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Charlotte's Leading Local News: Weather, Traffic, Sports and more | Charlotte, North Carolina | WCNC.com

How much ice does it take to impact my driving?

Different ice accumulations mean different safety risks when a winter storm hits.

STATESVILLE, N.C. — Winter Storm Warnings and Winter Weather Advisories across parts of North Carolinas means residents should prepare for some significant ice accumulations.

For the past several days, these historic ice accumulations have been plaguing other states, but now the threat is targeting our area.

Truly any ice can make things slick on the roads, but these Winter Storm Warnings could cause anywhere from a 1/4-inch to nearly half-an-inch of ice.

How will that impact you?

< 0.1" of ice

Anything less than 0.1-inch is considered a light glaze of ice, but locally, any ice accumulation forecasts will trigger a Winter Weather Advisory, which is why Mecklenburg and surrounding counties are under one.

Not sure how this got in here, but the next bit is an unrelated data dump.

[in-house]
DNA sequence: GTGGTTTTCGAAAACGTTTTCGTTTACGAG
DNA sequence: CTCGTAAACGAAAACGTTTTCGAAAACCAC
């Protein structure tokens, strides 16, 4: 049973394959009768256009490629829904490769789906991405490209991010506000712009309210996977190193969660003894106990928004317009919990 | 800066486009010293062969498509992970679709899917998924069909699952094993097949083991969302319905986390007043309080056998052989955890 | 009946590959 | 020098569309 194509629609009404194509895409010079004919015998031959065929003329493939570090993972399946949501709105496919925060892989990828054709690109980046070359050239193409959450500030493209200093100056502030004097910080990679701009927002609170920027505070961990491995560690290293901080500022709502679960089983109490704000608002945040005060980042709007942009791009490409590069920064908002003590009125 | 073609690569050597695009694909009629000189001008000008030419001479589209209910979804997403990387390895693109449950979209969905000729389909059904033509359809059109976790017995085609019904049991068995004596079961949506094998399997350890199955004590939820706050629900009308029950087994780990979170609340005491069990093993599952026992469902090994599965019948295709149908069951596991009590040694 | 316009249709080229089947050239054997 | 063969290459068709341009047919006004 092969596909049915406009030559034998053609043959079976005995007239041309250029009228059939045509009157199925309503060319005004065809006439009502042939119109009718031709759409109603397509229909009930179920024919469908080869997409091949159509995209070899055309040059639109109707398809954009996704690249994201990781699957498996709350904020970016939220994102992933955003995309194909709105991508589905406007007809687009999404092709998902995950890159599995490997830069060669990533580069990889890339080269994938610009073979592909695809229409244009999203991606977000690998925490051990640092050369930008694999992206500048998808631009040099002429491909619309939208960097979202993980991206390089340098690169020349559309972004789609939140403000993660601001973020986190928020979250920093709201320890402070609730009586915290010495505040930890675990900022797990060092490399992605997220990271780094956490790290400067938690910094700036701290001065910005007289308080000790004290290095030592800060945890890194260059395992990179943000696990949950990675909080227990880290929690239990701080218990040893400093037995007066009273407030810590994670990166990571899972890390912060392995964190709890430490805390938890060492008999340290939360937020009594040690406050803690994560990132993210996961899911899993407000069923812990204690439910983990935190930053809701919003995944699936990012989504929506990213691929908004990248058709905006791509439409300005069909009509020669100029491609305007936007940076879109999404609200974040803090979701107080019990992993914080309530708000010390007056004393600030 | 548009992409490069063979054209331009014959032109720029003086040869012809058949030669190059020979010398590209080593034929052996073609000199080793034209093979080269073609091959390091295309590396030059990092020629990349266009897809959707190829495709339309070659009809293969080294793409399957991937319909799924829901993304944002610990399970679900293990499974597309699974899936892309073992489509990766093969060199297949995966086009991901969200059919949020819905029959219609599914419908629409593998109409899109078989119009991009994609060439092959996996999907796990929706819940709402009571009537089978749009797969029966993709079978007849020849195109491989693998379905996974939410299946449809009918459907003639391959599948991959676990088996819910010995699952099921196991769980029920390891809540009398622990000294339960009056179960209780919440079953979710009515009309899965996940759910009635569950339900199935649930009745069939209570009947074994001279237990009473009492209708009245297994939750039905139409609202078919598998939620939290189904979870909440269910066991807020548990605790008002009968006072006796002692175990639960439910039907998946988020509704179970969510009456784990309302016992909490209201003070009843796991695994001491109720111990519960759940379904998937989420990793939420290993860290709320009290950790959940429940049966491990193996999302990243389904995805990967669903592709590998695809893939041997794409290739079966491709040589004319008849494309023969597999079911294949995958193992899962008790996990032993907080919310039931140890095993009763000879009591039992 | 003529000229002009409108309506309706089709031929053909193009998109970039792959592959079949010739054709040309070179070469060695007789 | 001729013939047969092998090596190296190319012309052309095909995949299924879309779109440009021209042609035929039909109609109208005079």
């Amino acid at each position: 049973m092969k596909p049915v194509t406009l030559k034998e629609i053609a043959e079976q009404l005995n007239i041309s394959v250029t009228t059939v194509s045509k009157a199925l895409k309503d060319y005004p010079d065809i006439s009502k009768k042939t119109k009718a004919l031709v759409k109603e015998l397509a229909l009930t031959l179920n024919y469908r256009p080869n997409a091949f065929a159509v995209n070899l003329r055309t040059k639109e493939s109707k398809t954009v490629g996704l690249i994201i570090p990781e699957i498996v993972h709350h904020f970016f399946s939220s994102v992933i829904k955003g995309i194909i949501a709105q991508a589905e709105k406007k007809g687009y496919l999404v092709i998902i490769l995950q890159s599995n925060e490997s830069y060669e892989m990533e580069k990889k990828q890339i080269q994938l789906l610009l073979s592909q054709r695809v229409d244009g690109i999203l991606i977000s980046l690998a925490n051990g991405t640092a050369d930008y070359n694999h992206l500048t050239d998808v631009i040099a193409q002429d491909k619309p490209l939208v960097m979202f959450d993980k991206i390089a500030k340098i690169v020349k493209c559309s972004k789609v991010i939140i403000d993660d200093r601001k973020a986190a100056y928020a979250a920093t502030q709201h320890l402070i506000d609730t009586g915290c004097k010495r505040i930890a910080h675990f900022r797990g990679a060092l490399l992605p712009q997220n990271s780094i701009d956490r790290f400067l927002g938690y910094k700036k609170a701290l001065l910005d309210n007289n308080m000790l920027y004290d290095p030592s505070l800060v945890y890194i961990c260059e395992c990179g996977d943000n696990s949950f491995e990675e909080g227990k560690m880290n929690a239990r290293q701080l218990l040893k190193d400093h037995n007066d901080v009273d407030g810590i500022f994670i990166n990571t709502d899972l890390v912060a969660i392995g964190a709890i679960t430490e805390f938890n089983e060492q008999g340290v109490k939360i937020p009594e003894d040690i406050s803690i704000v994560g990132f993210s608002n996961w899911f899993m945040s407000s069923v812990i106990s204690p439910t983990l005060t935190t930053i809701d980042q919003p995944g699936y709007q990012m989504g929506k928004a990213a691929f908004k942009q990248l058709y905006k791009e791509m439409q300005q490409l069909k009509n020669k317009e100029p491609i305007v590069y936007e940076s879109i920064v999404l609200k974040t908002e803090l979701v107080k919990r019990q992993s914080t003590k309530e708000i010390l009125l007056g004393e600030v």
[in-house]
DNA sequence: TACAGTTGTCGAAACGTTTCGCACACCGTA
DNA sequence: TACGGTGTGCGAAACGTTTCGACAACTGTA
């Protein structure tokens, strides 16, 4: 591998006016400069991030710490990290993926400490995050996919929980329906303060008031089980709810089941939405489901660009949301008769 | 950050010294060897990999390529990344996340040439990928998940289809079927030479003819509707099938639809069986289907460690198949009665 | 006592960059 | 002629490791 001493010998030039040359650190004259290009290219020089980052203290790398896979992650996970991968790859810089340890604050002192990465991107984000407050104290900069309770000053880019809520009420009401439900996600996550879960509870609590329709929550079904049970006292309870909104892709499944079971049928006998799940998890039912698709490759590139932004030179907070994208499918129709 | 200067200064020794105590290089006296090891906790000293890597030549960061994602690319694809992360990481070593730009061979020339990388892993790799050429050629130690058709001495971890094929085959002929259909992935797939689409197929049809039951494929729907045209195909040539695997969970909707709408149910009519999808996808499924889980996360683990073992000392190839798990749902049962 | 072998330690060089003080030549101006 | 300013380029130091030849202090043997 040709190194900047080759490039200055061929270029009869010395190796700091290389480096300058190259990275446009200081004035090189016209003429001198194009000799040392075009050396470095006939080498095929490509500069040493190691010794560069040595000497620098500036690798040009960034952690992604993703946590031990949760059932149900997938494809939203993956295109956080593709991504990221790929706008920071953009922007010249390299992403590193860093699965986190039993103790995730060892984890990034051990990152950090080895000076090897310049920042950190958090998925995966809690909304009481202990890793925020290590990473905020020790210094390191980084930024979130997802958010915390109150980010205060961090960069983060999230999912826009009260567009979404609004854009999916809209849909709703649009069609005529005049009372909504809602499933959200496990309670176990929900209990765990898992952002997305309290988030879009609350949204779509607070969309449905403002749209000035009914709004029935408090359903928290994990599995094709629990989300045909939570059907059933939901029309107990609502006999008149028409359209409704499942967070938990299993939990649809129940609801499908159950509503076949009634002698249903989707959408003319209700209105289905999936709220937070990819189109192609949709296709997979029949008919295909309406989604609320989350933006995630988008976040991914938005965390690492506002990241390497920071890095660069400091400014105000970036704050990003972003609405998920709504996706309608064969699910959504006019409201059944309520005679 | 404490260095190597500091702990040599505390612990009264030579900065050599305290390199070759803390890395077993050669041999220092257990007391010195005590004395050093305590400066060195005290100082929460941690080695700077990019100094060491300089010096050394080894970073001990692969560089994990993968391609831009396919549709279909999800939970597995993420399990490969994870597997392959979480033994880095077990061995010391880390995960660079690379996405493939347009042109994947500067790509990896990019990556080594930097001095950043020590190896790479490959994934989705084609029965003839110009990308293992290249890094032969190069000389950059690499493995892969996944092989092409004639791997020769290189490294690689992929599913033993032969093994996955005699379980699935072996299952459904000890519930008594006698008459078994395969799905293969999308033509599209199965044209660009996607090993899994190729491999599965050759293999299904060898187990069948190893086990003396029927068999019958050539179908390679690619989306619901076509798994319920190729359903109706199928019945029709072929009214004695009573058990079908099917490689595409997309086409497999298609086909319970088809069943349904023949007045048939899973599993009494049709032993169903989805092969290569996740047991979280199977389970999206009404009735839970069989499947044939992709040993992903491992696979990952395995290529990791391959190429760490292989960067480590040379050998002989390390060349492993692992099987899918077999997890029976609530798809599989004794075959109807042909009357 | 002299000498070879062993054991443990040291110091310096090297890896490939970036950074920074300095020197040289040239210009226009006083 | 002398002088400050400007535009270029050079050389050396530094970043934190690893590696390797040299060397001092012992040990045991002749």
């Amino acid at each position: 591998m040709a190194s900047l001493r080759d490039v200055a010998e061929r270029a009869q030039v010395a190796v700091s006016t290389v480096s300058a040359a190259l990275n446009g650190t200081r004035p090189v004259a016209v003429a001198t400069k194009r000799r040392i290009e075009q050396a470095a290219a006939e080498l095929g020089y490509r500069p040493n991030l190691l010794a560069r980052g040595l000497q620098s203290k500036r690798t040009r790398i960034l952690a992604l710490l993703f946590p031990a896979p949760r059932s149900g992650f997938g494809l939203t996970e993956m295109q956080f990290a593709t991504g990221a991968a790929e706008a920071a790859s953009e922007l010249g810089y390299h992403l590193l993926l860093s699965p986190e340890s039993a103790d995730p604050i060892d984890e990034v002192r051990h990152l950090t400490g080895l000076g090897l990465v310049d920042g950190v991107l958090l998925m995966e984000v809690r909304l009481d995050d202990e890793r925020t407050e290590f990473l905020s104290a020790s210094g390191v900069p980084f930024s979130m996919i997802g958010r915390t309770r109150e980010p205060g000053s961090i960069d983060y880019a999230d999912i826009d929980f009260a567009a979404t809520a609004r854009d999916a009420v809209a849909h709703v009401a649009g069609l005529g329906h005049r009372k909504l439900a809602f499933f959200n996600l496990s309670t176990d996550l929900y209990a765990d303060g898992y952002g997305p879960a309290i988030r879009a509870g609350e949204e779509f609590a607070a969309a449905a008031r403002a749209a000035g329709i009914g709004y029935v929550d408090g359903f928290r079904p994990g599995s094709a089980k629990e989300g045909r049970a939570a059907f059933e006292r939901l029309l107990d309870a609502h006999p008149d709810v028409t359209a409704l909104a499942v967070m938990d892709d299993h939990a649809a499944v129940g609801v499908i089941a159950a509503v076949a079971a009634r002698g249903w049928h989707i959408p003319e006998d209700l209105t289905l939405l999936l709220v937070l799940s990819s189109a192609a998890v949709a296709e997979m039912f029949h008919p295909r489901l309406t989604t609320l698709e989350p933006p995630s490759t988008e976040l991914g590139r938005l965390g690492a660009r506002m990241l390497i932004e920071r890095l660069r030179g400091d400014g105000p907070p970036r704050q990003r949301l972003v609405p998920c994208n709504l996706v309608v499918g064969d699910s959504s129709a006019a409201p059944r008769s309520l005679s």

With only 0.1-inch of ice, people will see ice accumulating on trees and slick spots will start popping up, especially on elevated surfaces.

Credit: WCNC

≤ 0.25" of ice

Up to a 1/4-inch  if ice is problematic. At this point, it is tough to stop when driving. Trees, branches and power lines will start to fall and most of the outdoors will be covered in a sheet of ice, including your car.

Credit: WCNC

≤ 0.5" of ice

As ice totals begin to approach 1/2-inch, the situation gets crippling. Roads are impassable. Tree and power line damage will be widespread for these areas causing power outages that could last days.

Watch for branches and hanging wires. Branches can still break several hours after the main event.

Credit: WCNC

In summary, you should stay home if you can during an ice storm, even if it doesn't appear like much accumulation.

RELATED: How to prepare before an ice event

Be safe everyone.